Retired Army staff sergeant Alonzo Lunsford, a survivor of the Fort Hood shooting, told Fox & Friends this week that the Obama administration has done little to help the victims of the shootings. “Promises were made to us that we would be taken care of, and that our families would not have anything to worry about,” Lunsford said. “As of today, that is not altogether true.”
Lunsford said he tried to receive treatment for post-traumatic stress disorder, but was denied by two separate service clinics. Lunsford, who was shot seven times by Nidal Malik Hasan, said emphatically that he believes he was “shot by a terrorist, not a coworker”; the military classified the incident as an act of “workplace violence.”
Asked what he’d like to say to the president, Lunsford responded, “Mr. President, my commander-in-chief, by all laws abiding, would you please make sure that we’re taken care of, so that we can be at peace of mind?”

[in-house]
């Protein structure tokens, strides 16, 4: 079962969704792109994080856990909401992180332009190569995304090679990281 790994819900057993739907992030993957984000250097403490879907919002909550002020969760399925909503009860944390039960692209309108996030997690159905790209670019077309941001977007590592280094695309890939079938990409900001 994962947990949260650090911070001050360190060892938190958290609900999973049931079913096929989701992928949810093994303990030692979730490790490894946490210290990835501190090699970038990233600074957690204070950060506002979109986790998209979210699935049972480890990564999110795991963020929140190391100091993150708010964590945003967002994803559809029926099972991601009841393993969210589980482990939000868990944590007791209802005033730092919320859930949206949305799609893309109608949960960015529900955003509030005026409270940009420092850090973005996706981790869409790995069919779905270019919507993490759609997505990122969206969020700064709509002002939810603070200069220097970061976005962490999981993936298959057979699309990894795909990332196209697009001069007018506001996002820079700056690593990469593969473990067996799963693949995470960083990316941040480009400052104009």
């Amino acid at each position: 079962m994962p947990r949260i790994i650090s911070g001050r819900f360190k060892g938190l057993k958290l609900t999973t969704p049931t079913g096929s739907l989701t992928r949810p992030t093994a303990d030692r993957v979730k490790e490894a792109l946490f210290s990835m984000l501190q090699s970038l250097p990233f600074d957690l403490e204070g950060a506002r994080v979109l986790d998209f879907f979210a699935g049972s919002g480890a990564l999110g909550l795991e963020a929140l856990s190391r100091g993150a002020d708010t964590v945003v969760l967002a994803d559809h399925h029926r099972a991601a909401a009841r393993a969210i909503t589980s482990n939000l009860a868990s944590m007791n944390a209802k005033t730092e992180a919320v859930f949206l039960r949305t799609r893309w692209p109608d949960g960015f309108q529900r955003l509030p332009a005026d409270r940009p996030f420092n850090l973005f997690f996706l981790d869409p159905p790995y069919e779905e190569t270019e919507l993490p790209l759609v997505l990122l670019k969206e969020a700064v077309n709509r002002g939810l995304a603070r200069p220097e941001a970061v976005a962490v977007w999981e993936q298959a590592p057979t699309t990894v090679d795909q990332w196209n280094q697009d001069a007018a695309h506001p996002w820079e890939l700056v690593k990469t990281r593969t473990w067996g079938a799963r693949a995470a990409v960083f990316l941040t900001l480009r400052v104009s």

He went on to recount the difficulties posed by the Army medical system: Walter Reed Army Medical Center PTSD clinic first denied him because it served Hasan and thought admitting Lunsford would pose a “conflict of interest.” He was next refused services at Fort Bliss because he was not considered a combat veteran, and was finally admitted into a clinic at San Diego’s Point Loma naval base thanks to the help of a supporter of Fort Hood victims and survivors.